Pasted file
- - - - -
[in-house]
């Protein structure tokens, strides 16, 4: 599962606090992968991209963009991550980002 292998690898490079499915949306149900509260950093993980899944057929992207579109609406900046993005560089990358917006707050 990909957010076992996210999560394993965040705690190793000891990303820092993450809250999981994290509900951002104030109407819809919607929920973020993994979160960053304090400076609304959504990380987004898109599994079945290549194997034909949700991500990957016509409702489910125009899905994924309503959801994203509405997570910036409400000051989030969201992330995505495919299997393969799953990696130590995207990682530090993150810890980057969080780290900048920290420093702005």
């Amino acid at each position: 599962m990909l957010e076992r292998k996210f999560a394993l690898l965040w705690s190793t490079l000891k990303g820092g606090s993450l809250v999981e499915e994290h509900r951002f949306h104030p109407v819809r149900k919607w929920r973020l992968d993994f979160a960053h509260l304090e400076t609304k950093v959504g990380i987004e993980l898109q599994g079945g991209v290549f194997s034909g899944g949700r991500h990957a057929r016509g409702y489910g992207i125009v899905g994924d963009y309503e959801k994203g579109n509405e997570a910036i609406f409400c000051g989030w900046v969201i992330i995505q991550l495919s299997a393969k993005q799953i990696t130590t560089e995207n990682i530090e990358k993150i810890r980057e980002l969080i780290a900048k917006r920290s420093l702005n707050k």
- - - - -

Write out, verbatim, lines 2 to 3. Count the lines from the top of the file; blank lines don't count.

């Protein structure tokens, strides 16, 4: 599962606090992968991209963009991550980002 292998690898490079499915949306149900509260950093993980899944057929992207579109609406900046993005560089990358917006707050 990909957010076992996210999560394993965040705690190793000891990303820092993450809250999981994290509900951002104030109407819809919607929920973020993994979160960053304090400076609304959504990380987004898109599994079945290549194997034909949700991500990957016509409702489910125009899905994924309503959801994203509405997570910036409400000051989030969201992330995505495919299997393969799953990696130590995207990682530090993150810890980057969080780290900048920290420093702005």
């Amino acid at each position: 599962m990909l957010e076992r292998k996210f999560a394993l690898l965040w705690s190793t490079l000891k990303g820092g606090s993450l809250v999981e499915e994290h509900r951002f949306h104030p109407v819809r149900k919607w929920r973020l992968d993994f979160a960053h509260l304090e400076t609304k950093v959504g990380i987004e993980l898109q599994g079945g991209v290549f194997s034909g899944g949700r991500h990957a057929r016509g409702y489910g992207i125009v899905g994924d963009y309503e959801k994203g579109n509405e997570a910036i609406f409400c000051g989030w900046v969201i992330i995505q991550l495919s299997a393969k993005q799953i990696t130590t560089e995207n990682i530090e990358k993150i810890r980057e980002l969080i780290a900048k917006r920290s420093l702005n707050k």